Most males who started reading this have likely stopped by this point. April is National Twit Award Month. Remember it’s all about listening.

When women are upset they want to talk about it. Hand says that, “[a] woman may speak for about 10 minutes and a guy has heard like 30 seconds of it. He’s just tuned out.”

When men are upset they want to watch a game or tinker in the garage, according to Hand. Communication can actually make some men uncomfortable.

“The downside is that women live with much more awareness than men [who] don’t have the same feelings. Or at least they aren’t in touch with them,” says Hand.

Not that women are the easiest gender to understand. In fact the opposite is true. Women have the hormone fluctuation issue. Even women have a tough time dealing with their hormones. Women are complicated in comparison to men. Women are time bombs.

So, given all of our fundamental differences, how are we to peacefully co-exist? What then is the key to good communication? April is also National Emotional Overeating Month as well as National Alcohol Awareness Month?  Emotional overeating and alcohol consumption might be tempting, but they are not the healthiest solutions.

Sex is always good. Many of the people responding to question number five, which asked what the best things about their relationship were, put sex at the top of the list.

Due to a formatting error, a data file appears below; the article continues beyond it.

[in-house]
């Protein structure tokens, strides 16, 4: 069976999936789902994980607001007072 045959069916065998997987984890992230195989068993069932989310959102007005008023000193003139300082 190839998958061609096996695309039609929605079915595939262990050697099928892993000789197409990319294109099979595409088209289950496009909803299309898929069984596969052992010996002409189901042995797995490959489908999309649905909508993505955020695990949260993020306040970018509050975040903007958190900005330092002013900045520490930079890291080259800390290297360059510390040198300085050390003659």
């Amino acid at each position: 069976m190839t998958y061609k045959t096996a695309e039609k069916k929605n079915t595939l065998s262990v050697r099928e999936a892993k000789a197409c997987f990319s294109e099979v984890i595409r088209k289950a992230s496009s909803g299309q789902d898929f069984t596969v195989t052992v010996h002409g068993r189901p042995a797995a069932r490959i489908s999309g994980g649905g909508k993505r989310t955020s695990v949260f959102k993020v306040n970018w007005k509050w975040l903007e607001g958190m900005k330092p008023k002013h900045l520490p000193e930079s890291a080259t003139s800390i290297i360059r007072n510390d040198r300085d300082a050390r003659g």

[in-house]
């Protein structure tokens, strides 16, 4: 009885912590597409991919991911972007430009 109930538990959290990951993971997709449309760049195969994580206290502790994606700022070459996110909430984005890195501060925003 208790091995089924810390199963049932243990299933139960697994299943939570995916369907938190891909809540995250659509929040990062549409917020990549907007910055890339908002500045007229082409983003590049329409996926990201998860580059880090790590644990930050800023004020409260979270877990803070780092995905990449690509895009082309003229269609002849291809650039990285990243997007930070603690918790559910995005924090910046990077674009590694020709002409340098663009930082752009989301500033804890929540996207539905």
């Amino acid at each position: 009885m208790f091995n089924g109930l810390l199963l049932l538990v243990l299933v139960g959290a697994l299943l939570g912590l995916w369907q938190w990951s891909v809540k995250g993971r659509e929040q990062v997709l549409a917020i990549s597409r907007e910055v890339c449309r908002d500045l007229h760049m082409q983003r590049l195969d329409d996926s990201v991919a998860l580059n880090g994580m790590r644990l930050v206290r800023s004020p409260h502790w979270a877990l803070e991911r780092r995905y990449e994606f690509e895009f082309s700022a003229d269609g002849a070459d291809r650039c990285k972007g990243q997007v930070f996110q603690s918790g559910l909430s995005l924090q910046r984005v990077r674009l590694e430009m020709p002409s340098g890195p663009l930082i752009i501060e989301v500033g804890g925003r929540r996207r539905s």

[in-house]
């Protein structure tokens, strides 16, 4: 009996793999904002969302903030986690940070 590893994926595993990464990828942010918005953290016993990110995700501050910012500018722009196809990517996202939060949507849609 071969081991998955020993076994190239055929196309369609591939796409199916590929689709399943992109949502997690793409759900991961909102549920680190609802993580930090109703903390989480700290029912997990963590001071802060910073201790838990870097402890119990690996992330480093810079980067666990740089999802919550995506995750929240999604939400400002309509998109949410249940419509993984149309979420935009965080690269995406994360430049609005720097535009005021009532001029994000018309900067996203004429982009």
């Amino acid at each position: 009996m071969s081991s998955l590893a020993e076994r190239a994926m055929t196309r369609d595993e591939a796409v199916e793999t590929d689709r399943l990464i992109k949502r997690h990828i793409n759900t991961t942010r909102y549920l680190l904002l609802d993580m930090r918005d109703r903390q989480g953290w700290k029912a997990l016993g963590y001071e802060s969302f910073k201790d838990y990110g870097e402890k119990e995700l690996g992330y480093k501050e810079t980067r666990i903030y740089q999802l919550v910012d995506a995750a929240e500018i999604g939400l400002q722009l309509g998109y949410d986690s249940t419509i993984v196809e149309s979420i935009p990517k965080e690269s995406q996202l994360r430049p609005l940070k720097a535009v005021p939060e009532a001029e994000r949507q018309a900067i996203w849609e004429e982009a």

Aside from the obvious physical benefits of sex there is an emotional benefit as well.

“Sex totally changes the chemicals in the male brain,” says hand. “They become more expressive, attentive and tender.”

In other words, by day they might be Mr. Oblivious but by night (or whenever) they might become Prince Charming.

So, there are benefits to maintaining a healthy sex life.

However, since most of us don’t have the luxury of spending our days in bed, there has to be a way to increase our ability to communicate with the opposite sex.

Hand teaches her clients to “really listen to each other and to respond rather than become defensive or aggressive.” One male in the survey answered question three with, “[w]hen she gets angry, she shouldn’t also become spiteful.”

It is important for partners not to raise each other defenses. We stop listening when we are being defensive.

“Having a successful relationship is about learning how to accept the differences in one’s partner without condemnation,” says Hand.

If communication is the most common problem in relationships, then listening is the solution. Care about the other person’s feelings, even if you don’t understand them.

A favorite response to question three: What could your partner do to improve your relationship? According to one survey taker, “Become independently wealthy, quit her job, immerse herself is things she loves and rekindle awe in the world.”

And a favorite response to question four: What could you do to improve the relationship? Another survey taker said, “[b]ecome independently wealthy so she could quit her job and immerse herself in the things she loves and rekindle awe in the world.”

Chivalry is not dead. Happy Listening Awareness Month.

Edited by David Hoy